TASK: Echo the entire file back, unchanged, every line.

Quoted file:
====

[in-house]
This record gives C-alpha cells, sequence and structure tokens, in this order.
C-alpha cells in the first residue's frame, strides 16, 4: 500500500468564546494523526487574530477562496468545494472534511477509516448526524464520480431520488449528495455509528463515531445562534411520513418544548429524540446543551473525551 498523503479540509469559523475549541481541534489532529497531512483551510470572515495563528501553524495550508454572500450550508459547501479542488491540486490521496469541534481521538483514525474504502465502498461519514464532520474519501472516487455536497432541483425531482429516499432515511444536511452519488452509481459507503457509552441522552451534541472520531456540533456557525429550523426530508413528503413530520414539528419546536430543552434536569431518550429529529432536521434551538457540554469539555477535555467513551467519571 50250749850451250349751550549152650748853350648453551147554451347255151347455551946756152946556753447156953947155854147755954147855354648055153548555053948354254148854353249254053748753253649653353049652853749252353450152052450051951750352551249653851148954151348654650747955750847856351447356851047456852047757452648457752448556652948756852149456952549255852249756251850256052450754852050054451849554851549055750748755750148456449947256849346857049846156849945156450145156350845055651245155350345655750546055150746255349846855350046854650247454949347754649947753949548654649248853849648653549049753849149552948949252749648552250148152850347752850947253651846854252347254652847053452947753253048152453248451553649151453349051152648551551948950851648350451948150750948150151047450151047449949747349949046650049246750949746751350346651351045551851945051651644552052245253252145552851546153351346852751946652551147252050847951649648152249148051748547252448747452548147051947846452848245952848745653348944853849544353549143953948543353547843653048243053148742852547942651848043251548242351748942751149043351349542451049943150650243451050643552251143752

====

[in-house]
This record gives C-alpha cells, sequence and structure tokens, in this order.
C-alpha cells in the first residue's frame, strides 16, 4: 500500500468564546494523526487574530477562496468545494472534511477509516448526524464520480431520488449528495455509528463515531445562534411520513418544548429524540446543551473525551 498523503479540509469559523475549541481541534489532529497531512483551510470572515495563528501553524495550508454572500450550508459547501479542488491540486490521496469541534481521538483514525474504502465502498461519514464532520474519501472516487455536497432541483425531482429516499432515511444536511452519488452509481459507503457509552441522552451534541472520531456540533456557525429550523426530508413528503413530520414539528419546536430543552434536569431518550429529529432536521434551538457540554469539555477535555467513551467519571 50250749850451250349751550549152650748853350648453551147554451347255151347455551946756152946556753447156953947155854147755954147855354648055153548555053948354254148854353249254053748753253649653353049652853749252353450152052450051951750352551249653851148954151348654650747955750847856351447356851047456852047757452648457752448556652948756852149456952549255852249756251850256052450754852050054451849554851549055750748755750148456449947256849346857049846156849945156450145156350845055651245155350345655750546055150746255349846855350046854650247454949347754649947753949548654649248853849648653549049753849149552948949252749648552250148152850347752850947253651846854252347254652847053452947753253048152453248451553649151453349051152648551551948950851648350451948150750948150151047450151047449949747349949046650049246750949746751350346651351045551851945051651644552052245253252145552851546153351346852751946652551147252050847951649648152249148051748547252448747452548147051947846452848245952848745653348944853849544353549143953948543353547843653048243053148742852547942651848043251548242351748942751149043351349542451049943150650243451050643552251143752